Where in the world are the straightest roads and where are the curviest? Rory McCann used OpenStreetMap data to find out. After extracting street data from the crowdsourced mapping project using Osmosis, McCann then used a python script that he developed to determine the “bendiness” of each road segment, which he defines as “the length of the road divided by the straight line difference between it’s end points”. Therefore a perfectly straight road would have a ratio of 1:1. The curvier the road, the higher the ratio of actual road length to the straight line distance between the beginning of the road segment to the end of the road segment.
McCann proposed the idea that roads developed in the age of the automobile would be straighter than roads developed prior to the past hundred years:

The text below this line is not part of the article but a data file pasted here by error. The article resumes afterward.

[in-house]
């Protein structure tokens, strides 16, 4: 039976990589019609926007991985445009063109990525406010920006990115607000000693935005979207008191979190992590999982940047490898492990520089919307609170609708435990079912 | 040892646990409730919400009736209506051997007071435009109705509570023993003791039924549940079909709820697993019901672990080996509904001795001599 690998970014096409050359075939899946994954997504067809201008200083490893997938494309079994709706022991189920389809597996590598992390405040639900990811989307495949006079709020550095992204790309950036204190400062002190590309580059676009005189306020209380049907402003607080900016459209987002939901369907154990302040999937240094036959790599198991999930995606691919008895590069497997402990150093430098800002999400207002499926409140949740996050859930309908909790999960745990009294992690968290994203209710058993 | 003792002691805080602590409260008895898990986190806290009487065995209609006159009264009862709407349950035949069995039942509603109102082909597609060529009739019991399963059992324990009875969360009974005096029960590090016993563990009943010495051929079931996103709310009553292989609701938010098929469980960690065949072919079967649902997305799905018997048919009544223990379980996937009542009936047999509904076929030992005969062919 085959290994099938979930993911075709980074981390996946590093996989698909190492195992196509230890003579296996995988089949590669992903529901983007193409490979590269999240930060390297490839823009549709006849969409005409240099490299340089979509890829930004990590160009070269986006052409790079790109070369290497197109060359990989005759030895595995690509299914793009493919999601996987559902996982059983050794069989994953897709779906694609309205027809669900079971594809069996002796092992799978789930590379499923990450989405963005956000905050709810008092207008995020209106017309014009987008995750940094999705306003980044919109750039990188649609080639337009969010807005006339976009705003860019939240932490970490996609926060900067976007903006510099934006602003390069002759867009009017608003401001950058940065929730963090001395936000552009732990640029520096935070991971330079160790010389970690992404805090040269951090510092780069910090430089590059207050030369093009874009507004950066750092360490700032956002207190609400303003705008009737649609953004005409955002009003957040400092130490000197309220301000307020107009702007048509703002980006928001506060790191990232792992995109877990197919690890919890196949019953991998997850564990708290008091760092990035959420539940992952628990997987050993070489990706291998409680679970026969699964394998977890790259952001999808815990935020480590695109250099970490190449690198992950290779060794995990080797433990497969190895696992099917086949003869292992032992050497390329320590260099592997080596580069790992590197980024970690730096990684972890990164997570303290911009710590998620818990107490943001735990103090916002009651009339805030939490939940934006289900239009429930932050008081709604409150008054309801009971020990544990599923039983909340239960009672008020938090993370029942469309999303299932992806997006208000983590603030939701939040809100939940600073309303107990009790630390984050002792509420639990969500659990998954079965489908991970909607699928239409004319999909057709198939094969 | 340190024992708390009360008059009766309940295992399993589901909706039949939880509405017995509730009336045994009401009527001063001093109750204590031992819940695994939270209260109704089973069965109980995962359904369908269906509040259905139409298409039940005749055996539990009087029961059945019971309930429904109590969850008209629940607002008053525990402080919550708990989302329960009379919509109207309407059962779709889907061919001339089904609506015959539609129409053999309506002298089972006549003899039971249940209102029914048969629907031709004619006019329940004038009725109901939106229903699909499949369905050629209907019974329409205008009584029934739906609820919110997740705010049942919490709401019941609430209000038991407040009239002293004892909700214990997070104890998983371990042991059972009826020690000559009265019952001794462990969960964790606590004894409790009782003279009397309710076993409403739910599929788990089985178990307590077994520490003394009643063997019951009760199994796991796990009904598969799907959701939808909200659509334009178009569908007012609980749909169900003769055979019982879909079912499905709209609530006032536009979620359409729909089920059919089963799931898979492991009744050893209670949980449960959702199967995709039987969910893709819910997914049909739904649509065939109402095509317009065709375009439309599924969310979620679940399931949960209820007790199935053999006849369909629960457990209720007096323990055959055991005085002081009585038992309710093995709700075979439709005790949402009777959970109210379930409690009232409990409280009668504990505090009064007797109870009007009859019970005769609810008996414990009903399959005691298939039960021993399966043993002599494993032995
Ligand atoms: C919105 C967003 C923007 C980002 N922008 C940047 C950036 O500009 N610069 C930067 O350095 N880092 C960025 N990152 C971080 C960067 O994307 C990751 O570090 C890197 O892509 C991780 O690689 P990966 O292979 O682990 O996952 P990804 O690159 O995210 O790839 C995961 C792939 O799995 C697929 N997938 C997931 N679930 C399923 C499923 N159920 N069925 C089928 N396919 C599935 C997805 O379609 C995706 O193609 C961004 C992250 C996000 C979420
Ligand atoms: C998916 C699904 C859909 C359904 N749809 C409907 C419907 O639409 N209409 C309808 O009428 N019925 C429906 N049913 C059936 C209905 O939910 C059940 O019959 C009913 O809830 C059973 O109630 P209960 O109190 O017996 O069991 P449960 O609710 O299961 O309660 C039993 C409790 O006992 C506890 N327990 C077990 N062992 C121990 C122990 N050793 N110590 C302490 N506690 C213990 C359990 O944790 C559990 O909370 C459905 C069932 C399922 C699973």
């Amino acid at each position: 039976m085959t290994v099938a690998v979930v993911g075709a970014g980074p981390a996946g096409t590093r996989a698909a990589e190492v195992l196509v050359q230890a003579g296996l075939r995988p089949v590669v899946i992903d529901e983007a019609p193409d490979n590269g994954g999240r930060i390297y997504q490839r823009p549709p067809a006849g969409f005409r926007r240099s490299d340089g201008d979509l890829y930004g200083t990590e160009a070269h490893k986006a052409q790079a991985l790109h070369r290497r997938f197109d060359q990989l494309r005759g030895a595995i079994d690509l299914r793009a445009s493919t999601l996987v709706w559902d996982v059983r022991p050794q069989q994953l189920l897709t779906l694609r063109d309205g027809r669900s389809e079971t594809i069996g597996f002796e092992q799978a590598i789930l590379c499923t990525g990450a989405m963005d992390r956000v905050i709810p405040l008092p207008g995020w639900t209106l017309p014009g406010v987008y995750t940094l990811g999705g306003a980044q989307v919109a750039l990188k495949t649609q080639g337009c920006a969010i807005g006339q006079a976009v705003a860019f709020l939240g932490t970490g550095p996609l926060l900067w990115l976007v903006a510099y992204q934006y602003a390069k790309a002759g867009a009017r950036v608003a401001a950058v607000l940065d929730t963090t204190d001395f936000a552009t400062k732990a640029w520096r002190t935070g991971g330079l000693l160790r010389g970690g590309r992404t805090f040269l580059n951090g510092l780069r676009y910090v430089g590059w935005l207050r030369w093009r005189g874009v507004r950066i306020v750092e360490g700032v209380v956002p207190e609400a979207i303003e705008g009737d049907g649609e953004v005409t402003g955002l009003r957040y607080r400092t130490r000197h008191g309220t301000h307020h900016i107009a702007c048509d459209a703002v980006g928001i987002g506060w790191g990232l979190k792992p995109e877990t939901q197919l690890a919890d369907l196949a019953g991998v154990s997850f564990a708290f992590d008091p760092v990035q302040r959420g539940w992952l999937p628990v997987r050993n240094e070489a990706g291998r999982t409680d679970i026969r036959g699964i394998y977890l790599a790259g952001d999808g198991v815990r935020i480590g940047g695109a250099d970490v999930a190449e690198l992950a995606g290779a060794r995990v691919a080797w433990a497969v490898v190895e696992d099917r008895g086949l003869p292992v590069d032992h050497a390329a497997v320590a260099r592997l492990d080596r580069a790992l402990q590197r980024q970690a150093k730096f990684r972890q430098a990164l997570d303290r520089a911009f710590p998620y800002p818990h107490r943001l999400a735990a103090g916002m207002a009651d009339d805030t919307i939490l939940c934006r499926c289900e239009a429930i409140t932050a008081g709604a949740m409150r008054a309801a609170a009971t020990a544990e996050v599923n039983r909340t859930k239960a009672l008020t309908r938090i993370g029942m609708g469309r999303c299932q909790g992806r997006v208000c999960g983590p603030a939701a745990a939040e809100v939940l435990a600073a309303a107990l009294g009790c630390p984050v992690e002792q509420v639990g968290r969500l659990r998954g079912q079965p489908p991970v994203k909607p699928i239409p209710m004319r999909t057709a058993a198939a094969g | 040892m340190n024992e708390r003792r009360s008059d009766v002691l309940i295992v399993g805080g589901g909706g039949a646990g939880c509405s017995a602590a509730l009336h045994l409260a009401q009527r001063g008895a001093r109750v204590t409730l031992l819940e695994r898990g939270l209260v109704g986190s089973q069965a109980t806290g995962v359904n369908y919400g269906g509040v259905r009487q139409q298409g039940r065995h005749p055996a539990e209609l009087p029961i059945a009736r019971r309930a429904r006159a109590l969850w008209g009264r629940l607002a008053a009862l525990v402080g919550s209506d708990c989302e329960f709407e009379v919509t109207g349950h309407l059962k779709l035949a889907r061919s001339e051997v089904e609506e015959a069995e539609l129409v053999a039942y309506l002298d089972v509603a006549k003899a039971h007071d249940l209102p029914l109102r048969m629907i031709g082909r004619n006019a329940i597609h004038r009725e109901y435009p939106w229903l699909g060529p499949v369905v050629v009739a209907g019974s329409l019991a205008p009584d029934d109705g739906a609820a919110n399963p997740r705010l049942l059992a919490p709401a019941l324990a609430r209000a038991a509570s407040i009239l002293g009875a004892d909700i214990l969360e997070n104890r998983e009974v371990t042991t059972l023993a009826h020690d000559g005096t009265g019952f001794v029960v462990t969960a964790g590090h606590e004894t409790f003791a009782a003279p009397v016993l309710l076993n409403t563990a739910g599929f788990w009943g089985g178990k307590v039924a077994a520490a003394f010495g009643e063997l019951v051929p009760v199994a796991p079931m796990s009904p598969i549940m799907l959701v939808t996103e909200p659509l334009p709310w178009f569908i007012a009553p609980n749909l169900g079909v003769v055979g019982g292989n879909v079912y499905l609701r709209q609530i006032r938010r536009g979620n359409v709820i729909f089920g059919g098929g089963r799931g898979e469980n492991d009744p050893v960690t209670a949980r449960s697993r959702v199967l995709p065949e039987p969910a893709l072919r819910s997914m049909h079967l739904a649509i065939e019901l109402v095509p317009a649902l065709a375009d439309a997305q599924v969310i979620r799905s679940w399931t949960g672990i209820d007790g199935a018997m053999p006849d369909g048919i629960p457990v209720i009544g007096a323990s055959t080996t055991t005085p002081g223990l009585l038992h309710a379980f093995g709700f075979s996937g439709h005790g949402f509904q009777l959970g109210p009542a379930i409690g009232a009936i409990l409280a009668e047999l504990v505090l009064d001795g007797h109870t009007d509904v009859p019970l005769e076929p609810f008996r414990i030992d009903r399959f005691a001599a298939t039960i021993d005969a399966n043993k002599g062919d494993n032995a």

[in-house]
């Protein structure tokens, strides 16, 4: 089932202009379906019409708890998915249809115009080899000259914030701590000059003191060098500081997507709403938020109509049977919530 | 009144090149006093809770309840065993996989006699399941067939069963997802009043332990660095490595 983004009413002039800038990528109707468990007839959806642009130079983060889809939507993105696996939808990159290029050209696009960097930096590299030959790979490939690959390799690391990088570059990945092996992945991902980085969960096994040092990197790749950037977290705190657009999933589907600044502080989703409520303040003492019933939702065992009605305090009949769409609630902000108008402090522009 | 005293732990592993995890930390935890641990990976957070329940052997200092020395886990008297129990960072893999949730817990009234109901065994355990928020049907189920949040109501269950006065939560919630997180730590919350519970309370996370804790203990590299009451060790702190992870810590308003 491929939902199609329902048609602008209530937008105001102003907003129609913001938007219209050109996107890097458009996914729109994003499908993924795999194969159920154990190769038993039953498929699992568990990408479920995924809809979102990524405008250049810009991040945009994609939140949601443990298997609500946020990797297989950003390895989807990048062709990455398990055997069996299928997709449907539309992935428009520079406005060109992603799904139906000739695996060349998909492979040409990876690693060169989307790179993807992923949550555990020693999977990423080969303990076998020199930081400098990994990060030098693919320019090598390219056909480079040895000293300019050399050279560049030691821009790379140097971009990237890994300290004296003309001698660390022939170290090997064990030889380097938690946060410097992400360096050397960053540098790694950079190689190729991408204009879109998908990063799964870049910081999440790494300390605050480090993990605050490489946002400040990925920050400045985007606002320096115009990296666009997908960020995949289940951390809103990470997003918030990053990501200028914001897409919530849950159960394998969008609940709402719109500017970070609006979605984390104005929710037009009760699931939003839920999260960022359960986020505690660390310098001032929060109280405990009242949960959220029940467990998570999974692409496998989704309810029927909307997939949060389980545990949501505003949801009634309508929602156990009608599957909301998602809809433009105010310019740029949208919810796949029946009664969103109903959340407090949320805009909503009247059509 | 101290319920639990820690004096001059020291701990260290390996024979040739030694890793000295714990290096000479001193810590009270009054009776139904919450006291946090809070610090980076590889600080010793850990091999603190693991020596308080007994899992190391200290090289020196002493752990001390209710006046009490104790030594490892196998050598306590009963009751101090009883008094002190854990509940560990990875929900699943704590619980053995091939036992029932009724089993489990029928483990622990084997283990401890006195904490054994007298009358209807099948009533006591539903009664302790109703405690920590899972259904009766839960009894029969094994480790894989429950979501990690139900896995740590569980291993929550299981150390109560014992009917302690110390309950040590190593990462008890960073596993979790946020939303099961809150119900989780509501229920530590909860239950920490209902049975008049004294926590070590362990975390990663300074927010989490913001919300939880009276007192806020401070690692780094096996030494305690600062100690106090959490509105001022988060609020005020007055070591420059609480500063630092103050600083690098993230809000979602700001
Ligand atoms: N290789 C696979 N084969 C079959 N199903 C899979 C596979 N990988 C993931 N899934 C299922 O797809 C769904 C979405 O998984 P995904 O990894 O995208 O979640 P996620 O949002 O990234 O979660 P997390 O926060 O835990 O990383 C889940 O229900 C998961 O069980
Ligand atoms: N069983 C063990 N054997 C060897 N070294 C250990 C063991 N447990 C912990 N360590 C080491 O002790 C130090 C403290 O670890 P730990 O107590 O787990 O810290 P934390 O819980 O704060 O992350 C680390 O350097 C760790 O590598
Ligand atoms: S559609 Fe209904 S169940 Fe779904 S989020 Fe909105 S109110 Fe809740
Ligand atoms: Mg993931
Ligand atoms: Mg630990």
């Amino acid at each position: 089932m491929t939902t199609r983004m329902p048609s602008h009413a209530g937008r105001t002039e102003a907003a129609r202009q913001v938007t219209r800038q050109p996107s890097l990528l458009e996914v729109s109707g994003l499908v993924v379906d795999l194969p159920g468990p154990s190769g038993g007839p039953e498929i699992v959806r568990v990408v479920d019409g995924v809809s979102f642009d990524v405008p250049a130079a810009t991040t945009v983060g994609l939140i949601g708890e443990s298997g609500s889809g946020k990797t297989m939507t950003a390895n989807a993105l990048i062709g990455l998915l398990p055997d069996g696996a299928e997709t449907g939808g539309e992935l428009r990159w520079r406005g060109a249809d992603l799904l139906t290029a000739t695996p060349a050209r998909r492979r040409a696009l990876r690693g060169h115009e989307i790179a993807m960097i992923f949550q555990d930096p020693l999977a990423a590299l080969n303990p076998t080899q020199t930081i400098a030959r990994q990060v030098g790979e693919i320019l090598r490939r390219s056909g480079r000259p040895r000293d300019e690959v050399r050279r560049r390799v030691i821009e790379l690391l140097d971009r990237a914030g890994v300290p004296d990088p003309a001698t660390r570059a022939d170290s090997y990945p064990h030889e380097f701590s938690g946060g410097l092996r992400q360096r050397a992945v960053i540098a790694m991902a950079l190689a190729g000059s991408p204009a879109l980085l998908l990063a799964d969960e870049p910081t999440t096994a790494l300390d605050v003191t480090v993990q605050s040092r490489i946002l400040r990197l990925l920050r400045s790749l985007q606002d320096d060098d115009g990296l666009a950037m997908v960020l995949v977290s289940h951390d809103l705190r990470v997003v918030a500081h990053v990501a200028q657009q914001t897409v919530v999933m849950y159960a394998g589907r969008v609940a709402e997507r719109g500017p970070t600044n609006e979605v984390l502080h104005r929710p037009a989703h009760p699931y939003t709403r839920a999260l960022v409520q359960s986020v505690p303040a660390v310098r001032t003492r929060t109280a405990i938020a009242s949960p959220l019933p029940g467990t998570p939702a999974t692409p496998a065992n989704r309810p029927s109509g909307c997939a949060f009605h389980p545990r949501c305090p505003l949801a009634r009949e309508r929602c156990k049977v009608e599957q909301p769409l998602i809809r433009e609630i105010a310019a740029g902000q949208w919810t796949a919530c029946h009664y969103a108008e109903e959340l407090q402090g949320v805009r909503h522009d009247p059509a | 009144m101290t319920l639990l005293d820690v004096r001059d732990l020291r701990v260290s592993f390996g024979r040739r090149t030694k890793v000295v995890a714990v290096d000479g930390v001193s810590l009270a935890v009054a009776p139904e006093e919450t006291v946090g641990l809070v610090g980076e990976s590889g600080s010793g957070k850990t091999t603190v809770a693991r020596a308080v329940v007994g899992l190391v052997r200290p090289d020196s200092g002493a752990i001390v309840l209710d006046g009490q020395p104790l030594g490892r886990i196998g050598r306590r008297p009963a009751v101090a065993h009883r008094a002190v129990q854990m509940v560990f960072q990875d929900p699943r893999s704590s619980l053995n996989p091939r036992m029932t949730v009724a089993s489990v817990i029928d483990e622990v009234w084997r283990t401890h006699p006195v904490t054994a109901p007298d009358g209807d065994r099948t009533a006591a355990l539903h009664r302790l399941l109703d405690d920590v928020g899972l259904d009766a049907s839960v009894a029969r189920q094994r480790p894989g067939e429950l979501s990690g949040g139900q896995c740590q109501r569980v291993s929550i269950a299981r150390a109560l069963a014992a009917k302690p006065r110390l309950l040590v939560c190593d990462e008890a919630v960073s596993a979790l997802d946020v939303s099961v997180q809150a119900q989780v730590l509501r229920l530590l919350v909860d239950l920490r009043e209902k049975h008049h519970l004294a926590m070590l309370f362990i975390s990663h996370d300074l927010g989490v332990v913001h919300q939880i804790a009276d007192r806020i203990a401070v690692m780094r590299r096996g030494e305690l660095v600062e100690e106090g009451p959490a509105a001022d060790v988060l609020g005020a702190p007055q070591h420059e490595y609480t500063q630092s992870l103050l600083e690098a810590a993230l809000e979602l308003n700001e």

One theory I had was that Europe, where current roads are based on older roads that predate cars, would have more bends and curves than the USA, where current roads were (in many places) only put in in the last 150 → 100 years, and probably put in directly and dead straight.
Indeed, McCann’s spatial analysis revealed that the Midwest in the United States and the plains of Canada had significantly more roads that were straight compared to Europe. In Europe, the Netherlands stood out as the country with the straightest roads. In the screenshot below, red reflects the straightest roads and blue the curviest.
Read McCann’s post about his bendy road mapping to learn more about how he pulled the data, analyzed the results, and mapped it all out. He also included a section describing the open source tool he used such as QGIS, Leaflet, and TileMill. McCann also discusses some of the shortcomings of the project. For those that want to play around with the code, McCann has posted it here: openstreetmap-bendy-roads.